According to a study published last month in the journal Psychiatric Services (https://ps.psychiatryonline.org/doi/10.1176/appi.ps.202100614), between 2014 and 2019, the proportion of US centers offering mental health treatment in Spanish declined by nearly 18%, resulting in a loss of 1,163 Spanish-speaking mental health centers. Using national data from all known specialty mental health treatment centers, the study also illustrated epidemiological trends for centers offering Spanish-language services. Between 2014 and 2019, the proportion of facilities offering Spanish-language services declined in 44 states, and this decline was most marked in states with the fastest-growing Latino populations. These numbers are particularly troubling considering that Latinos account for more than half of the total population growth in the US over the past ten years and that the total Latino population surpassed 60 million people in 2019.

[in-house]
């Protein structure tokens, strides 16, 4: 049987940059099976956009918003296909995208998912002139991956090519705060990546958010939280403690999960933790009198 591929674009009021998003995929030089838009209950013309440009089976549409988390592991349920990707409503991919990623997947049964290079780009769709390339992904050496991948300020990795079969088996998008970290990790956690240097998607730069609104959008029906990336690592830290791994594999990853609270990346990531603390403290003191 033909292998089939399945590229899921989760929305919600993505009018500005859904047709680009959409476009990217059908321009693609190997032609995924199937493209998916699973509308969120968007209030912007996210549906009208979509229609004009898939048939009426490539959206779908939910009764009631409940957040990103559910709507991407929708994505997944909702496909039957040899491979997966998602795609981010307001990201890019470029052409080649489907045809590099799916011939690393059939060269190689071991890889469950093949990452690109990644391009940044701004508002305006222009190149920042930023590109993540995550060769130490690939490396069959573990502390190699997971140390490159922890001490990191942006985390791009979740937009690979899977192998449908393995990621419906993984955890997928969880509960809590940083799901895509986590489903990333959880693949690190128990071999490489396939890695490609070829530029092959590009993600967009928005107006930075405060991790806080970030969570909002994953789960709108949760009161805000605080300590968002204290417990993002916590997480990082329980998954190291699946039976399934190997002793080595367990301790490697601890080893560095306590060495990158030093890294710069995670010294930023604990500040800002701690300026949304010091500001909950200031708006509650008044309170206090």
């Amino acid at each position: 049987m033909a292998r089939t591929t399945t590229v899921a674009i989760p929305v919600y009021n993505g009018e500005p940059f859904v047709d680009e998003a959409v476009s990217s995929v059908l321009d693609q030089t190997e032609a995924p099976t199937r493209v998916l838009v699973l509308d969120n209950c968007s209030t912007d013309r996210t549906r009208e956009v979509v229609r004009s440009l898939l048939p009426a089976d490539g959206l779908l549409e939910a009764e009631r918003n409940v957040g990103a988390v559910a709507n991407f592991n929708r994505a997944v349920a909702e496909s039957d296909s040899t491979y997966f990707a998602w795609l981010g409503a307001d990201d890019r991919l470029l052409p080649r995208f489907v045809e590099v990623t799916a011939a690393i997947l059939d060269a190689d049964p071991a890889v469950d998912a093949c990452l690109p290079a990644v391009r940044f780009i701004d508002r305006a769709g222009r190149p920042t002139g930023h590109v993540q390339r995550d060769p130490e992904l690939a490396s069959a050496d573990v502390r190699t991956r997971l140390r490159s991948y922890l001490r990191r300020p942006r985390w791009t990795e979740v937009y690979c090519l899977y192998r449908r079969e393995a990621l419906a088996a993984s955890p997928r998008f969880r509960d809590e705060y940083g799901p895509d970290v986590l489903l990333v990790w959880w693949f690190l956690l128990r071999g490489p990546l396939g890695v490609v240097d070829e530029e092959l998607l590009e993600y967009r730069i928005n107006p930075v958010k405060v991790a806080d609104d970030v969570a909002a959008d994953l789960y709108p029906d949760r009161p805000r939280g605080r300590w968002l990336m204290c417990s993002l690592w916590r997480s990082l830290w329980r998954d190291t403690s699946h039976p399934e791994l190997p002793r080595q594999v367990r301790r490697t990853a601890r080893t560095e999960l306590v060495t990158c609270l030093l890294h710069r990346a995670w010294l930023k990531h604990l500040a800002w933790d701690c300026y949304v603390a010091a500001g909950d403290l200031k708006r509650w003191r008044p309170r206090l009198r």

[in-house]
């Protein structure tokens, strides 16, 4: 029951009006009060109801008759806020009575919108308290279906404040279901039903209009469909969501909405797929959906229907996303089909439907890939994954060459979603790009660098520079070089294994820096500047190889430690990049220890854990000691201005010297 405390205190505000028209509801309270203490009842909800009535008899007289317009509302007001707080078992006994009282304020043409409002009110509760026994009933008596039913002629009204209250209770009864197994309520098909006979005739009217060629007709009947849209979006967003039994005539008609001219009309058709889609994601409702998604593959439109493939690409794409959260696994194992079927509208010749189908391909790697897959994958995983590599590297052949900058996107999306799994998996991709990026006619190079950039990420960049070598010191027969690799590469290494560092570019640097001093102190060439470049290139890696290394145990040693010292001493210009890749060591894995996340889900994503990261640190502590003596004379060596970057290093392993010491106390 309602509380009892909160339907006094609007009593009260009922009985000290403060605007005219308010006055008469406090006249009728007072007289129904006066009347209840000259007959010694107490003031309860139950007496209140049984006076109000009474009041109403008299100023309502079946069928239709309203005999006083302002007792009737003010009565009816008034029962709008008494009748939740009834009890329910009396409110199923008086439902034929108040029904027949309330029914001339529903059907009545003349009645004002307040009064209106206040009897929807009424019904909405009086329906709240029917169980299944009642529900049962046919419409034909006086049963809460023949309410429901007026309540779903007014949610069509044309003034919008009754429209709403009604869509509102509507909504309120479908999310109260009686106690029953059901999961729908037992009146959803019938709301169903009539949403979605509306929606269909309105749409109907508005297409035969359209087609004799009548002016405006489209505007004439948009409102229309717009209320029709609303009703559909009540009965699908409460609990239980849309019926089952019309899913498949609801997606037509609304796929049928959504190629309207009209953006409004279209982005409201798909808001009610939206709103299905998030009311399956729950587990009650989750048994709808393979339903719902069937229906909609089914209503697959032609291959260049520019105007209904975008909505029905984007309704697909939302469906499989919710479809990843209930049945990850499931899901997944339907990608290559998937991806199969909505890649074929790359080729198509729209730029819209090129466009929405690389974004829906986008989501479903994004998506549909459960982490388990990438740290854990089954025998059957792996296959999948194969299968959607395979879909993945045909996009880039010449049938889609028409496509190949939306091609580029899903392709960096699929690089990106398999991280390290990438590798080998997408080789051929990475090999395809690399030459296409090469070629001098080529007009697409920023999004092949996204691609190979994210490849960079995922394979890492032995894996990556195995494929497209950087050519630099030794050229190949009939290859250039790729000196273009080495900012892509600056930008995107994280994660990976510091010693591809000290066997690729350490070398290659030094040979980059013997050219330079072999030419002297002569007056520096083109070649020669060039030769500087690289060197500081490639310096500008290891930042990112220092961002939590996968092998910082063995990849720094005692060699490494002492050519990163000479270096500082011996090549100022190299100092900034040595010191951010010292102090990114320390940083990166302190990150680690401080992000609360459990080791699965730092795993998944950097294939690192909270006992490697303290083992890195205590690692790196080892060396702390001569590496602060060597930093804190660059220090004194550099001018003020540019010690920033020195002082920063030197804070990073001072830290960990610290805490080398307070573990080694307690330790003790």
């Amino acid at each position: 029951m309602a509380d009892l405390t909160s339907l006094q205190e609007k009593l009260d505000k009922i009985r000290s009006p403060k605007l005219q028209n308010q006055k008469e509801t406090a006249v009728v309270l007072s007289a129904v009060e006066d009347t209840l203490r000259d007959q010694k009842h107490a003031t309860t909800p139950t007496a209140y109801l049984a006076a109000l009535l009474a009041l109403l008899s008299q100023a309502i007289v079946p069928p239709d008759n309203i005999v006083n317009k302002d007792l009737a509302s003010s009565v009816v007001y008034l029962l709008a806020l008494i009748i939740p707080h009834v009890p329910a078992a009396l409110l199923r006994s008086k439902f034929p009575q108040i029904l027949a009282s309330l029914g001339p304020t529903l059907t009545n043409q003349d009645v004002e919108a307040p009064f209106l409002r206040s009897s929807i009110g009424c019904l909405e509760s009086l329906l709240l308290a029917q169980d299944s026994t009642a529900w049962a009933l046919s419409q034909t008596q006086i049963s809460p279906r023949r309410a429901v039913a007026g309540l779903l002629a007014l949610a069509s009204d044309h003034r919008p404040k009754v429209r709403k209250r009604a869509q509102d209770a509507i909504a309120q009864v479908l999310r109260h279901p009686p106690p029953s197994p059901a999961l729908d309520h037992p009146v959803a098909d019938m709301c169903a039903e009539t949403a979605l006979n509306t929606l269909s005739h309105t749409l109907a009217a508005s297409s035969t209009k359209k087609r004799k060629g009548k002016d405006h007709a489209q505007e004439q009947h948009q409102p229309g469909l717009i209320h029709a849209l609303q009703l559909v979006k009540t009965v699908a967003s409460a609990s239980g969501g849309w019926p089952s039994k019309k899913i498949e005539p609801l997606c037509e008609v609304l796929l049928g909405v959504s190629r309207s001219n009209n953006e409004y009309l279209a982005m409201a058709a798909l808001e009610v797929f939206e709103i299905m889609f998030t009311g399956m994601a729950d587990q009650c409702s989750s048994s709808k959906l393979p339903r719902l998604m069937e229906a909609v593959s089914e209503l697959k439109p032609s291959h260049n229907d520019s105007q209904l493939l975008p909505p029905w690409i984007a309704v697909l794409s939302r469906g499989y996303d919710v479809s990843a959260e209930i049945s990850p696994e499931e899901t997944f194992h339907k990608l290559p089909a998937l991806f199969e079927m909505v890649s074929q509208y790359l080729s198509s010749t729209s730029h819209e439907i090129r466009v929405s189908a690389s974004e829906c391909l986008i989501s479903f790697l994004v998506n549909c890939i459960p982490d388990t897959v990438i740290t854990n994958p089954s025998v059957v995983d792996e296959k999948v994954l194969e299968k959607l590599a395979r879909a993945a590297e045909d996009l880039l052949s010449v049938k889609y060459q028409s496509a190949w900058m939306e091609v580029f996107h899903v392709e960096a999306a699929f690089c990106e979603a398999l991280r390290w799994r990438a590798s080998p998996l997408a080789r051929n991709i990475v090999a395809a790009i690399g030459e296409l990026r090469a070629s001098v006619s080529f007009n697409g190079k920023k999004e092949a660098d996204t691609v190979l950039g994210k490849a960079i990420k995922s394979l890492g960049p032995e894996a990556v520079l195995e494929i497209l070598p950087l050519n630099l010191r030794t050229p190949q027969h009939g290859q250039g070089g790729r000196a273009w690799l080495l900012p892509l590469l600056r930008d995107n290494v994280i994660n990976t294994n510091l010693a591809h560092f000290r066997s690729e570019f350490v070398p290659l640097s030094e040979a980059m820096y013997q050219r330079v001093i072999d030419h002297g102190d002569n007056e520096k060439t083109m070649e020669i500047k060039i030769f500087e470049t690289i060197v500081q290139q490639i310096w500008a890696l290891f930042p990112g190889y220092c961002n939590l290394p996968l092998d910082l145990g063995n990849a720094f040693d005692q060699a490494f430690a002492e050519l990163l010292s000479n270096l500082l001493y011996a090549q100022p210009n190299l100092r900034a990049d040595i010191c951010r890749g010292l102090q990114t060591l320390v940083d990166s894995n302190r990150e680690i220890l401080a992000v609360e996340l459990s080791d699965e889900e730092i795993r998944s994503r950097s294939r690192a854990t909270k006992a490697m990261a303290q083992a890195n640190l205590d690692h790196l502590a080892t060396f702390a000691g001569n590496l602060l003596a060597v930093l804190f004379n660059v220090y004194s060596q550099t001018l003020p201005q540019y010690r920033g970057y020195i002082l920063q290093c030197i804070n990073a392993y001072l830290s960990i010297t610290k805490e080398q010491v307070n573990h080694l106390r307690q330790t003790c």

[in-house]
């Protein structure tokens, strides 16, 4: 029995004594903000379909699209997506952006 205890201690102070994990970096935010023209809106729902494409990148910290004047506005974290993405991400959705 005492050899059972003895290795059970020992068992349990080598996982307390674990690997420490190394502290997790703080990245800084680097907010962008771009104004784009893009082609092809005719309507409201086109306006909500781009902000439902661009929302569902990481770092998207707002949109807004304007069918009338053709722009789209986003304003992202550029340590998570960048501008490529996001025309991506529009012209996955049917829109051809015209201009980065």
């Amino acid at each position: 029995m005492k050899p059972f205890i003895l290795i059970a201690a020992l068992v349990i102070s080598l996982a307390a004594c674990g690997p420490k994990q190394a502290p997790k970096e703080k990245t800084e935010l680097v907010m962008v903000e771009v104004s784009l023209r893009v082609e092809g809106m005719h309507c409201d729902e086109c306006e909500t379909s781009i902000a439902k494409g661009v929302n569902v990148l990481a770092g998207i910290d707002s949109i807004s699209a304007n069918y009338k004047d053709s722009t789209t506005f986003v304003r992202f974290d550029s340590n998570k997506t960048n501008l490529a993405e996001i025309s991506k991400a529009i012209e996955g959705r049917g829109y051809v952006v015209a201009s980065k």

“These population changes have precipitated new and evolving demands on the health care system, which are nuanced and driven by a range of factors,” the researchers explained, “including fluency in English and Spanish, immigration and documentation status, being first- or second-generation residents in the country, and exposure to trauma related to racism and discrimination.” According to an analysis (www.samhsa.gov/find-help/disorders) of the National Survey on Drug Use and Health, between 2015 and 2018, rates of serious mental illness in the Latino population increased by 60% (from 4.0 to 6.4%) among 18–25-year-olds and by 77% (from 2.2 to 3.9%) among 26–49-year-olds.
A similar trend between 2015 and 2018 has been observed for the prevalence of major depressive episodes among Latinos aged 12 to 49 years, which increased from 8.4 to 11.3%. In a study based on data from the Behavioral Risk Factor Surveillance System (https://ajph.aphapublications.org/doi/abs/10.2105/AJPH.2019.305337), 34% of Latino respondents reported at least one day of poor mental health in the past month (mean=3.6 days), and 11% reported frequent mental distress. However, despite the growing need for mental health care among Latino populations, utilization of mental health services remains low. The researchers suggest that culturally responsive care, incorporating an understanding of culture and language into clinical mental health practice, may be one strategy to increase treatment uptake in Latino populations.